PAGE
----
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In Psalm 148 there is an increasing crescendo of praise to God. Starting with the heavens, angels, sun, moon and stars, there follows the earth, sea creatures, weather, wild beasts and tame, birds, human beings before a final focus on praise of God. It gives a sense of the whole of creation worshipping God, not just humanity. A sense that we are part of the whole world that praises God, rather than separate from it, dominating it. This is a sense that I wonder if we have lost. There is more focus nowadays on our environment, and issues around climate change. We are far more aware of the impact we are having on our planet. But I wonder how many of us see ourselves as part of creation, rather than detached from it; as one creature among many, rather than ‘on top’ of other creatures?

I don’t have an answer for this; I notice that, despite our awareness of environmental issues, we still seem to put our needs first – our needs for more roads, buildings etc. I’m aware that this is necessary – people do need homes, although how many of these need to be built on ‘green’ land is an issue I am not qualified to answer. Given the changes in our city centres, maybe more imaginative use of housing there could be created. I also know that many people are aware of our need for green spaces, that many groups will campaign against building (whatever) over green spaces, that there are now protected spaces for wildlife to flourish, that many of us are doing what we can to mitigate our impact on our climate. That, also, it can seem like an impossible challenge.

But how much is it our view that we live on this planet with other creatures and plants, that they have their own infrastructures and ways of communicating? Did you know that trees communicate? (I may have mentioned this before, but I find it quite exciting). Just google it. Yet how much has that communication network been disrupted by our unawareness of it, and an underlying assumption that trees are there for our benefit rather than us for theirs – or, rather, that it could be a mutual relationship.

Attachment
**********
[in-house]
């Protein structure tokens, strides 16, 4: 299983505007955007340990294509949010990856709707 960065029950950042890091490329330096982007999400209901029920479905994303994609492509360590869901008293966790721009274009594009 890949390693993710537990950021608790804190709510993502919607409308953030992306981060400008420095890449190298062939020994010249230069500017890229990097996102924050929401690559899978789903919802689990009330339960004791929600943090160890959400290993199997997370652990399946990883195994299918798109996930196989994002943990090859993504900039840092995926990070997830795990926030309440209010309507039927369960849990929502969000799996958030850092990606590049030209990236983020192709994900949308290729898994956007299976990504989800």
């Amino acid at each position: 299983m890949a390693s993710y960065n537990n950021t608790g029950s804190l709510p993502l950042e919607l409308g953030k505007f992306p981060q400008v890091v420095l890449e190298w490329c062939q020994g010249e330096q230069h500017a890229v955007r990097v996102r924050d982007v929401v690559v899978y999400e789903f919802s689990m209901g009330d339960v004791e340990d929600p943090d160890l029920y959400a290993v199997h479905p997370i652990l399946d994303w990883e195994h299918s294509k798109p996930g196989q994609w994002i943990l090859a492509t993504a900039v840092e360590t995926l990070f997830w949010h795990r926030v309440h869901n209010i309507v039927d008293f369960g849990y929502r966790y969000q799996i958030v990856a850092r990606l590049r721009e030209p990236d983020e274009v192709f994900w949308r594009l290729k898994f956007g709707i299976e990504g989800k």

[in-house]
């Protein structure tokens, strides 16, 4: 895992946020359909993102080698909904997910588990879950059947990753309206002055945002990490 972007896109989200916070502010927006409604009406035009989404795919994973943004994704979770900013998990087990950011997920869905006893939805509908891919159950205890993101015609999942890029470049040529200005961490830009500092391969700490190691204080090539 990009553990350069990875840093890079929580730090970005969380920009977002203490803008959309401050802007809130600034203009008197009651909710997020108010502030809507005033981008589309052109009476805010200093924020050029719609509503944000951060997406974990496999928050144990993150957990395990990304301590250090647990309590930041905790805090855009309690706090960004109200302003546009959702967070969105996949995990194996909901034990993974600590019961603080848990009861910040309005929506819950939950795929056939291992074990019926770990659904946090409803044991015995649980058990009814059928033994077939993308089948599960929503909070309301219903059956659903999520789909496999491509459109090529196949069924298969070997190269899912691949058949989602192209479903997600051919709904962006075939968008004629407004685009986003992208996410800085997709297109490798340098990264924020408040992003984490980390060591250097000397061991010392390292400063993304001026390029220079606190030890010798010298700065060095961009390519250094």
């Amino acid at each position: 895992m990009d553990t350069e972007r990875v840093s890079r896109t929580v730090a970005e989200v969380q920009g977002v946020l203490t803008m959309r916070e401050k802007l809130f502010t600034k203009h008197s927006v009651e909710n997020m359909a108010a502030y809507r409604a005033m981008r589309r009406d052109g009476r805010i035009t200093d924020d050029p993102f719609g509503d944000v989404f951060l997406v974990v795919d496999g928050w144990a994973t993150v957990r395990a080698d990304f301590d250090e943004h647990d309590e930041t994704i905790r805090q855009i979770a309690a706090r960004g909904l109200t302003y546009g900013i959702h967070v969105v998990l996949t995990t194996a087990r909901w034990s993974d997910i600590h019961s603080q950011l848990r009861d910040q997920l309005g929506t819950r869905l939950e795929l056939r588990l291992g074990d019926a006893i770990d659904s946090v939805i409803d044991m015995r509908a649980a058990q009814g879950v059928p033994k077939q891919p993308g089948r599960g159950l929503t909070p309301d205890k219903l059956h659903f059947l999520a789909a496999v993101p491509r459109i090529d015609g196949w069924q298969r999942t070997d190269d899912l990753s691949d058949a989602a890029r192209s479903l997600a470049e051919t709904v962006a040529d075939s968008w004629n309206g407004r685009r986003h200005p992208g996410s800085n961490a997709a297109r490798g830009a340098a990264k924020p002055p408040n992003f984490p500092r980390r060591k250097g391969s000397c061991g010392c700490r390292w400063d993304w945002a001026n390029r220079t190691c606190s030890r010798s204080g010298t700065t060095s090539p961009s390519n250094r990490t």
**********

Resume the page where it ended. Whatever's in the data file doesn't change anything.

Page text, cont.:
I don’t have any answers for this. It may be that some people are more aware of these issues than others, that some cultures relate more equally to creation than others; there are probably no easy answers for how to manage our relationship with our environment in our current surroundings, especially given the need to manage some of this internationally, and in multiple institutions. That we must do what we can to limit the impact of climate change is probably obvious; but beyond that, do we try to live in harmony with nature or otherwise? Do we see ourselves deep down as part of our environment or as in control of it? It is not so much your views on climate change that I am exploring, but your deep down sense of how we relate to creation; to animals and plants; to the sea and our rivers; to the grass and even the air around us. Are they there for us, or are they part of a more mutual relationship? There is no right or wrong answer, just questions to think about. Or maybe meditate on. One popular ‘activity’ to suggest was an awareness walk; to go for a walk, aware of the sights, smells, sounds that we meet. Maybe this is one way we can pray our relationship with the world around us.

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